DNR Awards Record Amount of Urban and Community Forestry Grant Funding
July 6, 2022
More than $550,000 allocated to 21 projects ranging from urban tree planting to removal of invasive species
The Department of Natural Resources Urban and Community Forestry Program has awarded 21 organizations more than $550,000 combined in grant funding to support the health and resiliency of urban and community forests in Washington.
Thanks to recent investments made by the Washington State Legislature, the number of grant requests funded and the dollar amount allocated for the upcoming fiscal year are both high-water marks for the program; the Department of Natural Resources (DNR) is awarding nearly 700 percent more funding to three times as many applicants as it did for the 2021-2022 fiscal year.
“The record number of grants awarded and the sheer amount of funding available this year will have a transformative impact across Washington,” said Commissioner of Public Lands Hilary Franz. “Our mission to restore the health and resiliency of our great forests includes the urban trees and community green spaces that bolster our collective physical and mental well-being. These grants will help bring neighborhoods and entire communities together to help us remain the Evergreen State.”
Three applicants – the cities of Duvall, Everett and Snohomish – will receive a total of $75,000 for projects in support of the DNR Watershed Resilience Action Plan for Watershed Resource Inventory Area 7.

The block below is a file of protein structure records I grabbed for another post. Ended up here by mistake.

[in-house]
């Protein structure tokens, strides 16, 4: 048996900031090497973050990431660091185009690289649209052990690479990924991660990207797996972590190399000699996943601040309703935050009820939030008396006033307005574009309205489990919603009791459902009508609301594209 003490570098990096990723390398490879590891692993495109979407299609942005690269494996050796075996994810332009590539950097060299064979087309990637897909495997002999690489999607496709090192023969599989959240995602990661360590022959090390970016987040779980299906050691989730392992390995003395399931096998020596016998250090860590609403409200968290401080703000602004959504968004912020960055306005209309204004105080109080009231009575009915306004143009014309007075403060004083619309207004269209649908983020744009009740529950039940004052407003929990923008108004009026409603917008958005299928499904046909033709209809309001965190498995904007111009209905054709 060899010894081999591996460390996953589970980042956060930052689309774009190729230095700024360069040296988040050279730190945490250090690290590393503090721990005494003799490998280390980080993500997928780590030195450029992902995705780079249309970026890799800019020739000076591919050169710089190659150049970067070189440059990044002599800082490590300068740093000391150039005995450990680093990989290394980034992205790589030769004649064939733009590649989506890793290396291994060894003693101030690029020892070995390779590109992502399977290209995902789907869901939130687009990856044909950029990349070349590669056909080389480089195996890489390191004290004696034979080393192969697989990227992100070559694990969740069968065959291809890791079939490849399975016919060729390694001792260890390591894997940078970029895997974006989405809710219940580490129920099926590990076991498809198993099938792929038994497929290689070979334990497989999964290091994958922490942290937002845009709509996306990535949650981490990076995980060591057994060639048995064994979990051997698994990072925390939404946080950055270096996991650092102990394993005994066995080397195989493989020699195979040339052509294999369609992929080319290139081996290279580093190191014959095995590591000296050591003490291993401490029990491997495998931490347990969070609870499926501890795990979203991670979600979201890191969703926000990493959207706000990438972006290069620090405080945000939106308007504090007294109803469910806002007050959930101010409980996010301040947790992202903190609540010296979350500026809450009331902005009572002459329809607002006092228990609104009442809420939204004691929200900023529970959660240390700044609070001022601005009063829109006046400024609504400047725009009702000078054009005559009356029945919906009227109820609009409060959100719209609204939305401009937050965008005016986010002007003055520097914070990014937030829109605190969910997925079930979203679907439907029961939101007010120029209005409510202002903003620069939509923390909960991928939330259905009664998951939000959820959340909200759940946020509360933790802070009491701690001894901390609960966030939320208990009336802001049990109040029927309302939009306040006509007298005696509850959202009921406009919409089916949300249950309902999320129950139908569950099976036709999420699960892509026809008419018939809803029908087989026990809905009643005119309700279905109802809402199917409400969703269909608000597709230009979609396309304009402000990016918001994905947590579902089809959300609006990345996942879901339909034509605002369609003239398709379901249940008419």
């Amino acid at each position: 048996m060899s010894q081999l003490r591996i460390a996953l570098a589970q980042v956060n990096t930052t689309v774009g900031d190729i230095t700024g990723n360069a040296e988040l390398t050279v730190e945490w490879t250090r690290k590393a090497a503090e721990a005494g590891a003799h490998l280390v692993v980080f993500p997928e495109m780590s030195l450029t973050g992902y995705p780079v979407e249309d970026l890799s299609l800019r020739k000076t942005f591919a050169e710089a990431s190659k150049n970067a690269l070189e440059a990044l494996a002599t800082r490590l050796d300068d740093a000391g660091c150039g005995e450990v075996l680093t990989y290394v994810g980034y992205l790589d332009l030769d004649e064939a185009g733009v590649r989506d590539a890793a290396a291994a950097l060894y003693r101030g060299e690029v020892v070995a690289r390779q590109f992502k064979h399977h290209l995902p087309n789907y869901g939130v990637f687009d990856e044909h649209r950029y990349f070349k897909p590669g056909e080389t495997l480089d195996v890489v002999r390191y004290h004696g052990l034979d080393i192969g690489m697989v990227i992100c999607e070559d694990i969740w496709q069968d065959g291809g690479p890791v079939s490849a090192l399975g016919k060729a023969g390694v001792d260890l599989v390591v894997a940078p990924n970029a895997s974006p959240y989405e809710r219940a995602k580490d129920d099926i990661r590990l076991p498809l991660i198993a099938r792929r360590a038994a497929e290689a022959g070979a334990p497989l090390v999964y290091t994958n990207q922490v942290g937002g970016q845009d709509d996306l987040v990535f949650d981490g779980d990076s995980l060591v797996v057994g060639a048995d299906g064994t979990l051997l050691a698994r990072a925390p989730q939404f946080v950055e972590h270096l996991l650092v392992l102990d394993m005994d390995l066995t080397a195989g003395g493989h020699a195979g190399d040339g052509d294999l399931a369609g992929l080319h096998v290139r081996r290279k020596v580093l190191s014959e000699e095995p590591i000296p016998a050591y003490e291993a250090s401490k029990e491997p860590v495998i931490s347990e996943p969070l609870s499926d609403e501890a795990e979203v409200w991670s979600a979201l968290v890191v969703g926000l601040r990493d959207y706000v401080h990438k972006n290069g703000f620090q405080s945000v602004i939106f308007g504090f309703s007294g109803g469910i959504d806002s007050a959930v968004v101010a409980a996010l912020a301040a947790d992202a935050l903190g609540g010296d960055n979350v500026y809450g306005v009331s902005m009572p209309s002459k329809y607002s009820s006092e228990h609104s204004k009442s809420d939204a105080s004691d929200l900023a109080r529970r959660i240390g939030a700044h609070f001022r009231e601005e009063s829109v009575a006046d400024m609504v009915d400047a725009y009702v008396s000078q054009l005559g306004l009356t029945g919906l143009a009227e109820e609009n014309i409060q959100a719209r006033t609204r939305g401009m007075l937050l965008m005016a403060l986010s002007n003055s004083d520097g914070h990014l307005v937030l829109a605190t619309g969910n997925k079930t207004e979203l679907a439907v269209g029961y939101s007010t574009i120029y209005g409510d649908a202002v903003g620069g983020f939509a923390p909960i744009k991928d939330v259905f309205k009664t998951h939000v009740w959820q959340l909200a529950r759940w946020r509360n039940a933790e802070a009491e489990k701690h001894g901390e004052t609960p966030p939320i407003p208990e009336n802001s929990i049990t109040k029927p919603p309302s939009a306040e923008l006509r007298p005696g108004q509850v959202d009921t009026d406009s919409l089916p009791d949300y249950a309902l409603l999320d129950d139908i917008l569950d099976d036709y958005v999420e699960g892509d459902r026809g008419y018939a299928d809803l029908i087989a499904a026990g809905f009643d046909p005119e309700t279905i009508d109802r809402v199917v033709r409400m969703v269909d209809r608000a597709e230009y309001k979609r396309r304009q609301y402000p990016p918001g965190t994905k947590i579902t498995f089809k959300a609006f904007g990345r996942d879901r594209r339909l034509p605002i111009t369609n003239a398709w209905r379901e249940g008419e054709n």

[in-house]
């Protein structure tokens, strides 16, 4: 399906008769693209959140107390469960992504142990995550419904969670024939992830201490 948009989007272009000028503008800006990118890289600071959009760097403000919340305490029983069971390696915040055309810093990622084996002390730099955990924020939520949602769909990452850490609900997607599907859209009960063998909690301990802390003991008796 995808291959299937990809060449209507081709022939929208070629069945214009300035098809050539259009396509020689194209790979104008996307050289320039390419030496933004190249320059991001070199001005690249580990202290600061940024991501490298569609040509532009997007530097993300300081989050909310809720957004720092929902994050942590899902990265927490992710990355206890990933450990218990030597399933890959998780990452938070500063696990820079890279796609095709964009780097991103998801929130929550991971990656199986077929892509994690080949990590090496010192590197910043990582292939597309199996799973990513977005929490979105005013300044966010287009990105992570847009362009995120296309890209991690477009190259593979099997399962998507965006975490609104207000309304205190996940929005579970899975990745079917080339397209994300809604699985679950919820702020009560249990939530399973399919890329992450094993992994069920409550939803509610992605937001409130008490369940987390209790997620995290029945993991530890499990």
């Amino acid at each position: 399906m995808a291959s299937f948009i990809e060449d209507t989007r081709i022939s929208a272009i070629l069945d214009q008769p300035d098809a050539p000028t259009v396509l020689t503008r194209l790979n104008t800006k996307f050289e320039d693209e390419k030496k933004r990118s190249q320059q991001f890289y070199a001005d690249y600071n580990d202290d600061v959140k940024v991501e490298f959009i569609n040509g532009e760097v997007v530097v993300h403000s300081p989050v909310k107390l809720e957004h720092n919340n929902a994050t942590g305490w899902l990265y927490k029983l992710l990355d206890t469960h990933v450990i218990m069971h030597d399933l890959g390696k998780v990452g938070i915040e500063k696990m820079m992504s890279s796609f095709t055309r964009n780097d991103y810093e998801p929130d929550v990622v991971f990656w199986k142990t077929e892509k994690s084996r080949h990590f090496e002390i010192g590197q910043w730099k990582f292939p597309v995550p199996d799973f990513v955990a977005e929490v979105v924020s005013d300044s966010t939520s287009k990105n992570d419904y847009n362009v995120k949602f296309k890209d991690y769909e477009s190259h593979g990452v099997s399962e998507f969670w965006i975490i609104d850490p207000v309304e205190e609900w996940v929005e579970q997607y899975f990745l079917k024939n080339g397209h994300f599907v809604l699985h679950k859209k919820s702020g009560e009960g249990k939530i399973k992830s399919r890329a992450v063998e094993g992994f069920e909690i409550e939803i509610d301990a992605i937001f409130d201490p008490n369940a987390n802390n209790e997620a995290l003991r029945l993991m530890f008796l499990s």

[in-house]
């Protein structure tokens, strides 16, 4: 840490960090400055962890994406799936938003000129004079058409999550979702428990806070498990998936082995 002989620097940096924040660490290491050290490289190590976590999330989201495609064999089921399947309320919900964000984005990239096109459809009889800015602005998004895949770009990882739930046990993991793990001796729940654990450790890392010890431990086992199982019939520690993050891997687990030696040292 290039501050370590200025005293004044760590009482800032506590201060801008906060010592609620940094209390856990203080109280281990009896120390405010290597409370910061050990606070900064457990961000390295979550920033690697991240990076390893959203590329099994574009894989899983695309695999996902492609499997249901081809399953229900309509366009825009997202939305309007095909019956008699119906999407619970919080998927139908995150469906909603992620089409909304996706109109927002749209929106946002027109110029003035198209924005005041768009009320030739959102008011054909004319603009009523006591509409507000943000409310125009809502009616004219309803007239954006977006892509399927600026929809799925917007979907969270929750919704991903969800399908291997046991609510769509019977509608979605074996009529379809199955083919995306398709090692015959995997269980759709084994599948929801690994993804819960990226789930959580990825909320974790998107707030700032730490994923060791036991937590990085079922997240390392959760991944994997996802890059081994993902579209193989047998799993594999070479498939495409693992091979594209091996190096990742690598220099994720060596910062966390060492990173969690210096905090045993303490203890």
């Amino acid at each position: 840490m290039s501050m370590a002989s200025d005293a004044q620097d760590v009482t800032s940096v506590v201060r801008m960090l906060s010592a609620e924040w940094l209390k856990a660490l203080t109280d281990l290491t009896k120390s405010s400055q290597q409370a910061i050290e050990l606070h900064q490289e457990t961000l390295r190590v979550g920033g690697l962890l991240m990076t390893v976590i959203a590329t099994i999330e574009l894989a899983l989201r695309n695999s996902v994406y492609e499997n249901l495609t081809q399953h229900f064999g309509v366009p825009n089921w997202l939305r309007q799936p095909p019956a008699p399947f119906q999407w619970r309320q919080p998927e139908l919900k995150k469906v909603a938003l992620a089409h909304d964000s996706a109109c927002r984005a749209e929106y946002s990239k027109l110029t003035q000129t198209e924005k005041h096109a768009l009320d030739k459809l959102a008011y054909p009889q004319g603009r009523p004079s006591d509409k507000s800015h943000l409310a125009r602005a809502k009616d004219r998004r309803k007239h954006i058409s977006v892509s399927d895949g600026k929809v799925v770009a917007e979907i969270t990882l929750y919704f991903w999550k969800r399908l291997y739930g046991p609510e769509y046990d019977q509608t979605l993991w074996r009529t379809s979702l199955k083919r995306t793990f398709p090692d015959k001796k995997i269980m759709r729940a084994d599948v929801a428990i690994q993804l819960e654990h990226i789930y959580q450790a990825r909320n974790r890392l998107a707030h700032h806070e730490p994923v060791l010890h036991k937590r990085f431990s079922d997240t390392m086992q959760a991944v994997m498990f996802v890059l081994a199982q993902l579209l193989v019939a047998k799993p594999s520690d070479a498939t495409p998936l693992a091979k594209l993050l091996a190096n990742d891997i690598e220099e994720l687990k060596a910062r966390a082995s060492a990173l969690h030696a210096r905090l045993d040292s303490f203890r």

House Bill 1216 – legislation adopted in 2021 that expanded on and funded the Evergreen Communities Act of 2008 – requires the DNR Urban and Community Forestry Program (UCF) to prioritize projects benefitting locations that score at least an eight out of 10 on the Washington Environmental Health Disparities Map.
DNR is funding six such projects with UCF grant funds, as well as committing $50,000 from a different funding source to map tree canopy and identify planting opportunities in Yakima and Longview that fall under the same environmental justice umbrella.
“We are excited to award grant funding to such a wide array of projects that will benefit communities from Snohomish to Spokane,” UCF Program Manager Ben Thompson said. “We were able to commit more than $260,000 to support underserved communities that for too long have not had access to the benefits of a robust and healthy urban forest.”
One such project to receive funding is the SpoCanopy Program run by City of Spokane Urban Forestry and The Lands Council in Spokane. SpoCanopy has received DNR funding in past grant cycles in support of its goal for every Spokane neighborhood to have at least 40 percent tree canopy cover by 2030.
SpoCanopy will use its DNR grant award of $32,500 and other matching funds to plant 100 street trees in Northeast Spokane. Neighborhoods there average a tree canopy coverage of 13.4 percent, more than 10 percent below the city average. Additionally, the average income for that area of Spokane ranks among the 10 poorest zip codes in Washington.
Studies have shown that lack of urban tree cover not only affects a person’s quality of life, it can exacerbate serious health conditions such as asthma, and even increase the risks posed by extreme weather events. Spokane County officials attributed 20 deaths to last summer’s record-setting heat dome.
“We are thrilled to partner with DNR for a fourth year in a row to increase the urban canopy in Spokane,” said Lands Council Executive Director Amanda Parrish. “Growing the urban forest in our community brings such a variety of benefits, but perhaps most importantly is a simple way to address deadly summer heat waves.”
Click here for a complete list of grant recipients and here for file photos of recent projects. Applications for the 2023-2024 grant cycle will be available later this year.